McALLEN — Quinta Mazatlán played a part to ensure children stay busy, and learning, over winter break. From Dec. 27-30, the nature center hosted special holiday programs for “the whole family,” according to the website.

Two sessions took place each day, with one lasting an hour in the morning and another in the afternoon. According to Jose Zuñiga, Quinta Mazatlán volunteer coordinator, the 26-acre urban sanctuary has seen a spike in visitors throughout the month of December.

In the winter season, visitors have come out all the way from Maryland and beyond. On Thursday, Adam and Lena Woodis made it out, along with their infant daughter, to scope out the gardens, sculptures and of course birds.

The couple visit every year and excitedly recalled sighting a Chacalaca a few years back.

These programs have been running for a few years, due in part to positive feedback and popular demand, along with the nature center’s desire for families to spend time together doing outdoors activities.

Zuñiga said, “Rather than just having the kids indoors, playing games. We provide them the opportunity to be out, explore nature and maybe learn something new with the skills that we provide.”

The courses aim not only to provide fun, but also to teach valuable skills that children will carry with them throughout their life. For instance, “Survivor Skills Saturday” was held Dec. 30. Among the activities was a lesson on how to make rope, build a fire and trap animals using materials that can be found in nature.

Zuñiga instructed the “Thornforest Thursday” course, which offered a close-up look at creatures found in the thornforest, and said his curriculum is focused on the five C’s of survival: cordage, combustion, cutting, containers and cover.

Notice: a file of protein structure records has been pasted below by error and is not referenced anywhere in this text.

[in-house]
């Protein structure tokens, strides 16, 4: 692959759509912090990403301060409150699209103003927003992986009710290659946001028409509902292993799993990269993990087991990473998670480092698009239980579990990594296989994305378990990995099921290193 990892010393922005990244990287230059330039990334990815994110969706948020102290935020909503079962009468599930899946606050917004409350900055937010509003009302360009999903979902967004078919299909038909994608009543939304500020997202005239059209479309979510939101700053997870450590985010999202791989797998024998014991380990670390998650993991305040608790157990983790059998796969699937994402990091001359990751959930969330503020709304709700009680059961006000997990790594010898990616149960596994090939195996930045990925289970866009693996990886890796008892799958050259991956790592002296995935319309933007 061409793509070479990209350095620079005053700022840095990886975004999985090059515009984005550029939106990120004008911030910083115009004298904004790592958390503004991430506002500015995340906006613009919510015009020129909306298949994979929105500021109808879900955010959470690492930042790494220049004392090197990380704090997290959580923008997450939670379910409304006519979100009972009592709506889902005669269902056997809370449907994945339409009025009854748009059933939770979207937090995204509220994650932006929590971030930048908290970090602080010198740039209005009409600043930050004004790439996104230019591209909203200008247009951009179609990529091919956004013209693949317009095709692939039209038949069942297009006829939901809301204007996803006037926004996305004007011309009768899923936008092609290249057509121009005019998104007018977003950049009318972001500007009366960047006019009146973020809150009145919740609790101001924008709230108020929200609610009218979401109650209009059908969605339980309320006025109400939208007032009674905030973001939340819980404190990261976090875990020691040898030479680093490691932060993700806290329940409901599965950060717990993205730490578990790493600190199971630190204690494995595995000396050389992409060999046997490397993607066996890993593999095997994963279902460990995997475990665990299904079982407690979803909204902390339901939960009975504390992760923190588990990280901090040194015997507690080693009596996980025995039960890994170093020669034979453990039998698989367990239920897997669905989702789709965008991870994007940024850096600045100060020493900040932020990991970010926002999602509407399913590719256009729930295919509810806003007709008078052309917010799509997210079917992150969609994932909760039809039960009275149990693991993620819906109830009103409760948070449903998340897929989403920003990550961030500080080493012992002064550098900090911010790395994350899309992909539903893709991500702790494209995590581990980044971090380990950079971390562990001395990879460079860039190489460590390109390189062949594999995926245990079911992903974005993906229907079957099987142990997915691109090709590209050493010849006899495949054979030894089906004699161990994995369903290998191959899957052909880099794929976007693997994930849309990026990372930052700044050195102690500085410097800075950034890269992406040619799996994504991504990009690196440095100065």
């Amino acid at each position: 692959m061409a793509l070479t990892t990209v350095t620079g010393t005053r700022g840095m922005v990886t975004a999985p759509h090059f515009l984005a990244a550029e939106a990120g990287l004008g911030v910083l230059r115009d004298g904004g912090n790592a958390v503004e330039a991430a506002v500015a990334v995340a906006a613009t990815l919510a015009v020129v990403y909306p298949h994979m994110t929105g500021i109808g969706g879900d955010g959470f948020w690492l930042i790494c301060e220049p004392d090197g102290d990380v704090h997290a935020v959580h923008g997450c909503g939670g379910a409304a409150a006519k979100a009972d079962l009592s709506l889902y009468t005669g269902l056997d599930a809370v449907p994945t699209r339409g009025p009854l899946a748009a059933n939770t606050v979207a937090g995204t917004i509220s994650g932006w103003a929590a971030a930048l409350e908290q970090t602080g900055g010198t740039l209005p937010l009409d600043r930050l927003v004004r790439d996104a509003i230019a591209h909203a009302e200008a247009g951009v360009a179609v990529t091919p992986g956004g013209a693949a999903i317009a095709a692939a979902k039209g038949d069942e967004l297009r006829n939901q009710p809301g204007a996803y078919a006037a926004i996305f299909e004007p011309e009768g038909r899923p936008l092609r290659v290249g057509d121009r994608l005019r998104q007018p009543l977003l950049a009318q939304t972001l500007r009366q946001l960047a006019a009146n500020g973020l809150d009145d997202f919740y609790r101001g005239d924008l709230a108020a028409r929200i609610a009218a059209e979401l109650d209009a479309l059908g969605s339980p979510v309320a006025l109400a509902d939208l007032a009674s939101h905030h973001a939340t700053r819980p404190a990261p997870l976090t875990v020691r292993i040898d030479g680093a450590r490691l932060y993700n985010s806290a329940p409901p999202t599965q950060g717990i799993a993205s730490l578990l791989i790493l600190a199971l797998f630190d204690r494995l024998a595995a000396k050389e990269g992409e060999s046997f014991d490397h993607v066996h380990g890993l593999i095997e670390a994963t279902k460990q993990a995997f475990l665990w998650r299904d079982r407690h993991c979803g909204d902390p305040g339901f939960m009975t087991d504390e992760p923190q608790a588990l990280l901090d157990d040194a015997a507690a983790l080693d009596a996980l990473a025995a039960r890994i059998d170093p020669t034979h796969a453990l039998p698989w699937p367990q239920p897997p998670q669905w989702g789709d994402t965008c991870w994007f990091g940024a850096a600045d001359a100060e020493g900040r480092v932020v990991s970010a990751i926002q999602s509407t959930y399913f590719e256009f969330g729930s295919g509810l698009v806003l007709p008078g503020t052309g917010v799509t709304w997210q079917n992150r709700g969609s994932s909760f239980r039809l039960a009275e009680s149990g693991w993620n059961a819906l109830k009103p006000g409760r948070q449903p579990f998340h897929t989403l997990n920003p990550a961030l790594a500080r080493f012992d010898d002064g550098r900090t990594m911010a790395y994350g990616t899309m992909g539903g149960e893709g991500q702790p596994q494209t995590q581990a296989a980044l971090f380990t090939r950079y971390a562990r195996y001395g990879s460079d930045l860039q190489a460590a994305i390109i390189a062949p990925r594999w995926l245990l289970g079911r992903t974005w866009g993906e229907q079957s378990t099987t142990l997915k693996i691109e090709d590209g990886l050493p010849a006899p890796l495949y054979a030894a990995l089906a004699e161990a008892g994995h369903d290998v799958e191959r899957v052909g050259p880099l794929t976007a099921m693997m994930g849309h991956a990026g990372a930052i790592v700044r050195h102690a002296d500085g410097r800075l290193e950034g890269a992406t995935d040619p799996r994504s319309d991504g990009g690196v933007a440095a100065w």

What Quinta Mazatlán wishes for families to take away from these events is an appreciation and better understanding of nature.

Haylee Giorux, a 9-year-old from Point Venture, Texas, was in attendance the same day on a group birding tour. This was her first visit to the historical sight and was on a venture to “see ones (birds) that we don’t have in our part of the world.”

Lessons are geared toward all ages.

“The best thing is for the whole family to come in,” said Zuñiga.

On Wednesday, the center hosted “Watercolor Wednesday,” which was well-received with generations of families attending — from grandparents, trickled down to elementary-aged students.

“I think what they like the most about it is that they’re not at home and they’re all just kinda having a good time, genuinely,” said Education Coordinator David Flores.

Throughout the year of 2017, due to efforts and contributions from volunteers and staff at Quinta Mazatlán, the conservation center has observed a change in bird population.

“ Just recently … we saw a rare tiger stripe queen butterfly,” said Zuñiga. “As more of the birds discover Quinta Mazatlán, so do guests.”

The center is also a favorite for those from the region. Katherine Cappon from McAllen makes it a point to visit when the weather dips. The “natural vegetation, quietness and place to walk” attracted the local.

Cappon is also a bird enthusiast and expressed her gratitude to the center for the great effort they put forth in “making it an attraction for people living here.”

A complete list of activities, including guest speakers, can be found on the Quinta Mazatlán website, www.quintaMazatlan.com.

rvillalobos@themonitor.com